Sunday, August 23, 2009

A return with cheesecake

I know. I KNOW. I've been MIA for months. The thing is, I've been trying to eat better and that consists of no baking cupcakes or puddings or ice creams. Too much unnecessary temptation! However something started happening recently that will absolutely change my mind: FALL.

I love fall stupid. I sing its praises every year, it seems like. I get excited about pumpkin stuff and warm puddings and cozy autumn harvest-themed teas. So there's no way I'm going to skip baking this fall. To go along with the season, I had a craving for something a little heavier and a little stronger. Cheesecake was something I hadn't made for years (the last was unremarkable) so I decided on that. But regular cheesecake is kind of boring so I went with my favorite: turtle.

I found a highly reviewed recipe by Tyler Florence named The Ultimate Cheesecake. It was your standard with a blueberry sauce on top so I made a few adjustments (taking out the lemon zest and swapping graham cracker crust for chocolate). Then I settled on mini chocolate chips instead of a chocolate sauce, hoping to replicate Lawler's turtle cheesecake as closely as possible. Of course, there's always little things with every recipe...

I watched the video Food Network supplied with the recipe as it baked because I got conflicting reports from the comments left by others. After 45 minutes, Tyler showed what it should look like and boy was it dodgy looking. He said he liked his cheesecake to have a smooth and silky consistency but, to be honest, that's not the kind of cheesecake I like. When I think cheesecake, I think THICK. Like, a solid brick that your fork leaves indentions in and you have to take small bites because it's so strong. This was not that.

And while it wasn't my perfect cheesecake, it still came out pretty good. The chocolate, pecans and caramel couldn't've hurt. I'd like to try another cheesecake because, like the pound cake, I have a tiny compulsion to keep trying things until they turn out perfect...

Adapted from Tyler Florence

2 1/2 cups finely ground chocolate cookies
1 stick unsalted butter, melted

1 pound cream cheese, 2 (8-ounce) blocks, softened
3 eggs
1 cup sugar
1 pint sour cream
1 tsp vanilla extract

Caramel Topping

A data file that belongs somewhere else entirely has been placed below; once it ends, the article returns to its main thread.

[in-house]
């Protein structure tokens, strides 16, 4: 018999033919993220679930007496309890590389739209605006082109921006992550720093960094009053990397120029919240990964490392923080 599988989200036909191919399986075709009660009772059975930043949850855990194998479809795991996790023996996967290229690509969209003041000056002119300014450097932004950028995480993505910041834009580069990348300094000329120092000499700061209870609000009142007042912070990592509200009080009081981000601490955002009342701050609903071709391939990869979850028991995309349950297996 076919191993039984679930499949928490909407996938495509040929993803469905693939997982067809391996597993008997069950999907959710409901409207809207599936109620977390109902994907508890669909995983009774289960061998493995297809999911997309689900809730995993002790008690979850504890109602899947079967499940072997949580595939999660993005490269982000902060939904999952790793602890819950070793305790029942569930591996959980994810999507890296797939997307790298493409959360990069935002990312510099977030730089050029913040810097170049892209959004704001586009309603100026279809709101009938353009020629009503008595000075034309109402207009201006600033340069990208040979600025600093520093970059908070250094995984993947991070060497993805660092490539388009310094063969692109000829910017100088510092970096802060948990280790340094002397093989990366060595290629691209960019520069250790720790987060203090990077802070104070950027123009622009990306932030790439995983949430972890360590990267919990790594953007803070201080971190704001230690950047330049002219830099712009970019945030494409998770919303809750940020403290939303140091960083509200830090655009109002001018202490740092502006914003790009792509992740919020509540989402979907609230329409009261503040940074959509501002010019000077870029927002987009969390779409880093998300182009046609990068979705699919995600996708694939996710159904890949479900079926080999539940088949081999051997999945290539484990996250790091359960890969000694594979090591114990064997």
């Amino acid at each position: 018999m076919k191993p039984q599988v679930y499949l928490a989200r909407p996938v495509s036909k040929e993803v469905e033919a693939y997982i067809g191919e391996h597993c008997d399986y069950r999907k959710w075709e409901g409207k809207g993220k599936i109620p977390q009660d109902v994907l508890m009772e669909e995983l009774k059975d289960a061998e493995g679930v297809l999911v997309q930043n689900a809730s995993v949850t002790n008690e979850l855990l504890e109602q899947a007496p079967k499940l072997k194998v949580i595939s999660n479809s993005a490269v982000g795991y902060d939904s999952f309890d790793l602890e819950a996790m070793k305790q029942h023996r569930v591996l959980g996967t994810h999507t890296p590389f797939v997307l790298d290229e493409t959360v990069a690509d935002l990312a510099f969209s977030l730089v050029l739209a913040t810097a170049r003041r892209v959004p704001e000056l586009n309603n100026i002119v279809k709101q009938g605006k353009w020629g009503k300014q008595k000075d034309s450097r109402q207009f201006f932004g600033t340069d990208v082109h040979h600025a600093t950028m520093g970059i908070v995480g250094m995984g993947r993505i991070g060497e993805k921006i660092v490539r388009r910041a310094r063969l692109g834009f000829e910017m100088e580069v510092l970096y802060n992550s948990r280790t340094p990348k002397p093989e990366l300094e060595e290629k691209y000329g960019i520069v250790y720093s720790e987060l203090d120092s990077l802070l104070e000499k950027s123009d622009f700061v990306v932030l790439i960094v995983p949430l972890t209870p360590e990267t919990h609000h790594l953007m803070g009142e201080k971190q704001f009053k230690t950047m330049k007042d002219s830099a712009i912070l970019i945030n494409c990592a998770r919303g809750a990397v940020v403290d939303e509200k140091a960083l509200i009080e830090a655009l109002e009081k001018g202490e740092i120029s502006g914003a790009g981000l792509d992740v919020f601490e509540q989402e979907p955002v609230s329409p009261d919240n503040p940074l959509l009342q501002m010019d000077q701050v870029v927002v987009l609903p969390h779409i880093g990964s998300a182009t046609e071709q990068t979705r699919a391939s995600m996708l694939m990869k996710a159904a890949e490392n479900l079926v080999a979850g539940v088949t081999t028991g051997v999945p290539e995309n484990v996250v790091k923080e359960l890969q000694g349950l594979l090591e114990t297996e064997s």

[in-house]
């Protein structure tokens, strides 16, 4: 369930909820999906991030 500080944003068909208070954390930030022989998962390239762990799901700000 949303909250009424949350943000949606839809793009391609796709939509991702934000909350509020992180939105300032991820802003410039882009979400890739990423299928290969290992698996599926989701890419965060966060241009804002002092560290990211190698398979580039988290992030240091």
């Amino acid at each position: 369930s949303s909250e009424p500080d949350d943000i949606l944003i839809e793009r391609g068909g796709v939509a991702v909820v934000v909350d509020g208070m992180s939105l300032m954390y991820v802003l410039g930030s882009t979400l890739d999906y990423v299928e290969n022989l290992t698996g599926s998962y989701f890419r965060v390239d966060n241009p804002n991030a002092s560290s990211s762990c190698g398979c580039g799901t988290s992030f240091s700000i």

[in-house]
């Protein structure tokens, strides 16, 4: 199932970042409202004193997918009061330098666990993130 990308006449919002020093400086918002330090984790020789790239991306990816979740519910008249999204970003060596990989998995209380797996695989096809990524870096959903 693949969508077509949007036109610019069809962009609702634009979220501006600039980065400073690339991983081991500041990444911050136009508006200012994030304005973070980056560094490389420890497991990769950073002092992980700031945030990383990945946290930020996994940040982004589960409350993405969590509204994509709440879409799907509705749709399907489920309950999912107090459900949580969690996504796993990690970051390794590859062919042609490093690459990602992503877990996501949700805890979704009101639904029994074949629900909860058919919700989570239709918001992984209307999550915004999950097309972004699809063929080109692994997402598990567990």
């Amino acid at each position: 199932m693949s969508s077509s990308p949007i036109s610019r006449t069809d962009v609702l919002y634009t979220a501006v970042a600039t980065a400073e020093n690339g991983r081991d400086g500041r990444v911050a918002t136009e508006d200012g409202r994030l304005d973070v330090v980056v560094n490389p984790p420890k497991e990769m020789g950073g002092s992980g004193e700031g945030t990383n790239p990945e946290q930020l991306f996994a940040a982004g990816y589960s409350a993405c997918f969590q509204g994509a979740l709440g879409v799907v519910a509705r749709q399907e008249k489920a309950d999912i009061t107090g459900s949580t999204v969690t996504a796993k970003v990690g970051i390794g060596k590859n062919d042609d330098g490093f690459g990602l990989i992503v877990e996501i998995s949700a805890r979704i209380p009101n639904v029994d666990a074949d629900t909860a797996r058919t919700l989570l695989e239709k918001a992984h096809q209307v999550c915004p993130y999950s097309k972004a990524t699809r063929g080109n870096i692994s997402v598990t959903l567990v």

1 cup semisweet mini chips
1 cup chopped toasted pecans

Preheat the oven to 350 degrees F.

In a mixing bowl, combine the cookie crumbs and butter with a fork until evenly moistened. Lightly coat the bottom and sides of an 9-inch springform pan with nonstick cooking spray. Pour the crumbs into the pan and, using the bottom of a measuring cup or the smooth bottom of a glass, press the crumbs down into the base and up the sides. Refrigerate for 5 minutes.

For the Filling:

In the bowl of an electric mixer, beat the cream cheese on low speed for 1 minute until smooth and free of any lumps. Add the eggs, 1 at a time, and continue to beat slowly until combined. Gradually add sugar and beat until creamy, for 1 to 2 minutes. Add sour cream and vanilla. Periodically scrape down the sides of the bowl and the beaters. The batter should be well mixed but not over-beaten. Pour the filling into the crust-lined pan and smooth the top with a spatula.

Set the cheesecake pan on a large piece of aluminum foil and fold up the sides around it. Place the cake pan in a large roasting pan. Pour boiling water into the roasting pan until the water is about halfway up the sides of the cheesecake pan; the foil will keep the water from seeping into the cheesecake. Bake for 45 minutes to 1 hour. The cheesecake should still jiggle (it will firm up after chilling), so be careful not to overcook. I turned off the oven and let it sit inside for 30 minutes (Tyler suggests to just ‘Let cool in pan for 30 minutes’). Chill in the refrigerator, loosely covered, for at least 4 hours. Loosen the cheesecake from the sides of the pan by running a thin metal spatula around the inside rim. Unmold and transfer to a cake plate. Drizzle caramel topping then mini chips and pecans over the surface.

Slice the cheesecake with a thin, non-serrated knife that has been dipped in hot water. Wipe dry after each cut.